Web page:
Protective Lead Aprons
Lead aprons are one of the required garments for people who are specializing in x-ray. In fact, these garments are now commonly used by those who are working under radiation or those who are in diagnostic x-ray facilities in order to protect them from whatever dangerous elements there is during the x-ray transmission.
There are actually different sizes of lead aprons available on the market today. With these varying sizes, it then necessary to make sure that there is good fit. Lead aprons also vary in lead equivalence. According to some experts in this field, a lead equivalence of 0.5 mm that is recommended in the safety codes particularly limits the x-ray transmission through the lead apron to less than 10 percent at 150 kVp. And, at 7- kVp, such lead apron would provide great protection as it limits the transmission to less than 1 percent. However, it is necessary to note that the thicker the lead apron, the heavier it is. As such, the users of these specialized garments might optimize their choice of lead aprons in accordance to the maximum x-ray potential used during the procedures.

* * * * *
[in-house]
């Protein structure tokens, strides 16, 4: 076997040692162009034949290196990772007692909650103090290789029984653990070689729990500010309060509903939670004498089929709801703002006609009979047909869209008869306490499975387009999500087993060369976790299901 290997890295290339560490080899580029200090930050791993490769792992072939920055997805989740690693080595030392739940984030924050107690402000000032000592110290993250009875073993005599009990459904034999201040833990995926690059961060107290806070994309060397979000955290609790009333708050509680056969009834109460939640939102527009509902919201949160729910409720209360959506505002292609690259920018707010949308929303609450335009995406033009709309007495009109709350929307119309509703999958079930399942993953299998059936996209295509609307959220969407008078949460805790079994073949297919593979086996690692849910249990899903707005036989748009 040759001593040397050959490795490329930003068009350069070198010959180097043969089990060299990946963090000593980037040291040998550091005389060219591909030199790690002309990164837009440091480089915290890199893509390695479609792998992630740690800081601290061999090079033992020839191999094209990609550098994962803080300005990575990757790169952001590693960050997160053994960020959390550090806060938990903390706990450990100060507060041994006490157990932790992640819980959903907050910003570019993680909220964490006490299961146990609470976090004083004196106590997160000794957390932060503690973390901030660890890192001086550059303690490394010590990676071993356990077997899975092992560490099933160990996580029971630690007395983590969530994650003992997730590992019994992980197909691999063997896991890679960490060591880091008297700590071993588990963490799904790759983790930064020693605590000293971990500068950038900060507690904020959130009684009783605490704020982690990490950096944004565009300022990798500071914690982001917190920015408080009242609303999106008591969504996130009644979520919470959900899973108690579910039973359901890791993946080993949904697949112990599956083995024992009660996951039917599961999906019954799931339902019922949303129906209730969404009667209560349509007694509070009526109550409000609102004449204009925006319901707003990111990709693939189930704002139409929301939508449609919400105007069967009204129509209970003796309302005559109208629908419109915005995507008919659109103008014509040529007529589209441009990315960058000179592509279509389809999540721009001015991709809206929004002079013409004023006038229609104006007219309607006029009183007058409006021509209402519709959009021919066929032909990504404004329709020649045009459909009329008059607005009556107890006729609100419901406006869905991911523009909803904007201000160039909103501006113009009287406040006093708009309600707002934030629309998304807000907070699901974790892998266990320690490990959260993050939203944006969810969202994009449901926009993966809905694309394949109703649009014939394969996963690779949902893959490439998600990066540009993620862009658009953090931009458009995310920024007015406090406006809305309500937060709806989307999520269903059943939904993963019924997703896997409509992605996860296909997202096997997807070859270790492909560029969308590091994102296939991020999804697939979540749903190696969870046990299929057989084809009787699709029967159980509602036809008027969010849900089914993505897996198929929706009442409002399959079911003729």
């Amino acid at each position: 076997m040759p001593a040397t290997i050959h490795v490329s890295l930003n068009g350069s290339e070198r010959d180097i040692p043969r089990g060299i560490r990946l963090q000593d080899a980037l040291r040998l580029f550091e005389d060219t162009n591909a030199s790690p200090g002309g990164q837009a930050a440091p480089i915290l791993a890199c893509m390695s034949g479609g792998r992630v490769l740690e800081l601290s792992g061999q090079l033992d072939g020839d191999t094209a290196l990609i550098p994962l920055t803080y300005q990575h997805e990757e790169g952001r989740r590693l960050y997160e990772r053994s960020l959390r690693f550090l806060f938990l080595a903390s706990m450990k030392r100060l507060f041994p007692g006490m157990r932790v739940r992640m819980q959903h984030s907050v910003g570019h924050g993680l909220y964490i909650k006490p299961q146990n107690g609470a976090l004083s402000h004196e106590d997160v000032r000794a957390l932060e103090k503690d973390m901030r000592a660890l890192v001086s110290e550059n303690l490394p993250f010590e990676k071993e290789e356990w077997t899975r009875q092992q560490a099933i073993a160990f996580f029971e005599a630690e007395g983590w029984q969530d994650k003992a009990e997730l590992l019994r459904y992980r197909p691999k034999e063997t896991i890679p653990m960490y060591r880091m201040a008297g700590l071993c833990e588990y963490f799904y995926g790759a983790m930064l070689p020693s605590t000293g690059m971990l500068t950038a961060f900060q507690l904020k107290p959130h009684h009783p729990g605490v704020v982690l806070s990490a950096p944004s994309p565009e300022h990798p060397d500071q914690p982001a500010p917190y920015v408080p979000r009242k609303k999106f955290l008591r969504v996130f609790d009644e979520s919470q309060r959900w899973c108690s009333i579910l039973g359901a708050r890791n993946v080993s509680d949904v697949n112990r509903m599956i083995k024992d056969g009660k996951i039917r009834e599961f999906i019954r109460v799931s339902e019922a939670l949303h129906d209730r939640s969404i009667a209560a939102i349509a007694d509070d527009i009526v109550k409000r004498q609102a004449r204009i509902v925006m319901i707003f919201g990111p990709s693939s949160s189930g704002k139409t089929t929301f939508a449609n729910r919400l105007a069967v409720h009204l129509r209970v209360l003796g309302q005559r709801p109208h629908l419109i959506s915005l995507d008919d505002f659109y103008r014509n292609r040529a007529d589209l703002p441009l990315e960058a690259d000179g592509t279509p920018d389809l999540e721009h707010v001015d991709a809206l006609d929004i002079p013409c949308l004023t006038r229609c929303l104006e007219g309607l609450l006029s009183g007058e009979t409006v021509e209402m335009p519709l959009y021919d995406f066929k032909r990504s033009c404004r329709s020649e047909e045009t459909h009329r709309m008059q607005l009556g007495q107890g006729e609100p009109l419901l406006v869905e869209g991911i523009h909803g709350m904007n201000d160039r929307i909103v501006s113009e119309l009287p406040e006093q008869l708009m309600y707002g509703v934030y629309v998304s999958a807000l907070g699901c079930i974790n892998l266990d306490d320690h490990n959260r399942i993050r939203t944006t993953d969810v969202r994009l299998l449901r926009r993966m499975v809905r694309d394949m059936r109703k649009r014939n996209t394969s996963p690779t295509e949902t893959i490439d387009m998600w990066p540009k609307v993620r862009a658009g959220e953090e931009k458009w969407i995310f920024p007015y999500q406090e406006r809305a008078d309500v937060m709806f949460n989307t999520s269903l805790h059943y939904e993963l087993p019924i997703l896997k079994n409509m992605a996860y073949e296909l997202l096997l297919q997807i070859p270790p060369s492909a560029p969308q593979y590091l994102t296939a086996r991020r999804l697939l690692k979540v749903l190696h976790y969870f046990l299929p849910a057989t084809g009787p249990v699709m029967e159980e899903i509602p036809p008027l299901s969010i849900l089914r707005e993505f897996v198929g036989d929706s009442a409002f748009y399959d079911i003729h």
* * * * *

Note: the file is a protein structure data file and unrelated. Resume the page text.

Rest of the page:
Generally, lead aprons are expensive protective items. As such, they should be kept in good condition for as long as possible. As numerous studies have found out, the lead aprons are usually damaged due to incorrect handling, apart from deterioration due to aging. It is commonly noted that the lead aprons, even those with the latest improved materials, generally tend to crack when they are being folded or laid over a pointed object. The lead aprons may even crack more even they are cross folded. Therefore, it is necessary to note that when the lead aprons are not in use, they should be hung carefully on designated hangers or wrapped over a reinforced towel bar.
In terms of quality control, several studies have also found out that those lead aprons employed in medical and veterinary facilities should be tested annually or as required under outstanding regulations or accreditation programs, as well as when a certain damage is suspected. Most of the experts then suggest that it is better to choose lead aprons that have 80 kVp and the mAs you would use for a knee or a small animal radiograph without bucky using a 14"x17" film in order to demonstrate the central part of the apron. Aside from this, many experts hold that if your x-ray machine is equipped with AEC function, it is then better to use phototiming with bucky. And, if any cracks or holes are shown by the radiograph, the lead aprons should then be replaced if the sum or aggregate area of the damage is the lead apron exceeds 10 cm.
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